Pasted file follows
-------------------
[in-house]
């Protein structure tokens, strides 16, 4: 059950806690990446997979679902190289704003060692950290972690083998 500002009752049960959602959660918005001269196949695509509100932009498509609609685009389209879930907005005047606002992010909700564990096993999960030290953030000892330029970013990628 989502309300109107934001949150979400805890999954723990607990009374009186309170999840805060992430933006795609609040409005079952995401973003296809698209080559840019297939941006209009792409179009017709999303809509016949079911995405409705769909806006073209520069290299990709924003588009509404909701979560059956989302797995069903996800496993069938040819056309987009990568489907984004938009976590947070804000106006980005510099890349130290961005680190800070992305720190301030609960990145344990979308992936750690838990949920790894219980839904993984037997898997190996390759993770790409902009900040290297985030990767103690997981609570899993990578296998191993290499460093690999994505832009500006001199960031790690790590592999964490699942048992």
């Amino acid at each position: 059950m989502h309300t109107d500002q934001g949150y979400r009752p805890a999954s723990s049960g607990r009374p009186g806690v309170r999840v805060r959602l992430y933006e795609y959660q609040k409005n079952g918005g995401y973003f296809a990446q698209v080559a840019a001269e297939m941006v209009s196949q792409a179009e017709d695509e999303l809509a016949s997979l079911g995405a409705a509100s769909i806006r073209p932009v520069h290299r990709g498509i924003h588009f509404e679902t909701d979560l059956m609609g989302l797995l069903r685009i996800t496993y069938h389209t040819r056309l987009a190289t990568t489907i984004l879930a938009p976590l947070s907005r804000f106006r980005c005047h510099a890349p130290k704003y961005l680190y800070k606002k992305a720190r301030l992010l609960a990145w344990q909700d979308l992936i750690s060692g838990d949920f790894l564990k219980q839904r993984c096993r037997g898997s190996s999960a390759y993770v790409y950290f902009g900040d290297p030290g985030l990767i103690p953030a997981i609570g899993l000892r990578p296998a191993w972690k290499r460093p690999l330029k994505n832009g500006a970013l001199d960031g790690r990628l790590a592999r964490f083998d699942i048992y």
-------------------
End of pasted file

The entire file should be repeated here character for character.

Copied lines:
[in-house]
């Protein structure tokens, strides 16, 4: 059950806690990446997979679902190289704003060692950290972690083998 500002009752049960959602959660918005001269196949695509509100932009498509609609685009389209879930907005005047606002992010909700564990096993999960030290953030000892330029970013990628 989502309300109107934001949150979400805890999954723990607990009374009186309170999840805060992430933006795609609040409005079952995401973003296809698209080559840019297939941006209009792409179009017709999303809509016949079911995405409705769909806006073209520069290299990709924003588009509404909701979560059956989302797995069903996800496993069938040819056309987009990568489907984004938009976590947070804000106006980005510099890349130290961005680190800070992305720190301030609960990145344990979308992936750690838990949920790894219980839904993984037997898997190996390759993770790409902009900040290297985030990767103690997981609570899993990578296998191993290499460093690999994505832009500006001199960031790690790590592999964490699942048992």
């Amino acid at each position: 059950m989502h309300t109107d500002q934001g949150y979400r009752p805890a999954s723990s049960g607990r009374p009186g806690v309170r999840v805060r959602l992430y933006e795609y959660q609040k409005n079952g918005g995401y973003f296809a990446q698209v080559a840019a001269e297939m941006v209009s196949q792409a179009e017709d695509e999303l809509a016949s997979l079911g995405a409705a509100s769909i806006r073209p932009v520069h290299r990709g498509i924003h588009f509404e679902t909701d979560l059956m609609g989302l797995l069903r685009i996800t496993y069938h389209t040819r056309l987009a190289t990568t489907i984004l879930a938009p976590l947070s907005r804000f106006r980005c005047h510099a890349p130290k704003y961005l680190y800070k606002k992305a720190r301030l992010l609960a990145w344990q909700d979308l992936i750690s060692g838990d949920f790894l564990k219980q839904r993984c096993r037997g898997s190996s999960a390759y993770v790409y950290f902009g900040d290297p030290g985030l990767i103690p953030a997981i609570g899993l000892r990578p296998a191993w972690k290499r460093p690999l330029k994505n832009g500006a970013l001199d960031g790690r990628l790590a592999r964490f083998d699942i048992y």